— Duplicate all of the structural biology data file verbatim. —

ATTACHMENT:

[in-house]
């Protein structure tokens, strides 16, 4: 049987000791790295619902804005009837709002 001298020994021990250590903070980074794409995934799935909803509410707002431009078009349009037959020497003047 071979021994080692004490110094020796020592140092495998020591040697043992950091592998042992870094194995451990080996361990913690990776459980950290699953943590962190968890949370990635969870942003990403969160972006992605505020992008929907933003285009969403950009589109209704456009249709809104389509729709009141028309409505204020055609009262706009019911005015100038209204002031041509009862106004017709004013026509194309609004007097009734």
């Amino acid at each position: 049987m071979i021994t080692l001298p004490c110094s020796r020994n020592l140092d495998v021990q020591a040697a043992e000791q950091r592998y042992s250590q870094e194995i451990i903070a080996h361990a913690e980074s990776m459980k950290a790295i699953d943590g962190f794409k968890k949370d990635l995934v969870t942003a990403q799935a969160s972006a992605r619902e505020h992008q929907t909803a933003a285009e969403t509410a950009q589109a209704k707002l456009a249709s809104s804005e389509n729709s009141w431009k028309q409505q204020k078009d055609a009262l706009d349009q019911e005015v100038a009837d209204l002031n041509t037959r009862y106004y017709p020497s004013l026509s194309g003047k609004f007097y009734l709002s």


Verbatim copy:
[in-house]
């Protein structure tokens, strides 16, 4: 049987000791790295619902804005009837709002 001298020994021990250590903070980074794409995934799935909803509410707002431009078009349009037959020497003047 071979021994080692004490110094020796020592140092495998020591040697043992950091592998042992870094194995451990080996361990913690990776459980950290699953943590962190968890949370990635969870942003990403969160972006992605505020992008929907933003285009969403950009589109209704456009249709809104389509729709009141028309409505204020055609009262706009019911005015100038209204002031041509009862106004017709004013026509194309609004007097009734």
């Amino acid at each position: 049987m071979i021994t080692l001298p004490c110094s020796r020994n020592l140092d495998v021990q020591a040697a043992e000791q950091r592998y042992s250590q870094e194995i451990i903070a080996h361990a913690e980074s990776m459980k950290a790295i699953d943590g962190f794409k968890k949370d990635l995934v969870t942003a990403q799935a969160s972006a992605r619902e505020h992008q929907t909803a933003a285009e969403t509410a950009q589109a209704k707002l456009a249709s809104s804005e389509n729709s009141w431009k028309q409505q204020k078009d055609a009262l706009d349009q019911e005015v100038a009837d209204l002031n041509t037959r009862y106004y017709p020497s004013l026509s194309g003047k609004f007097y009734l709002s």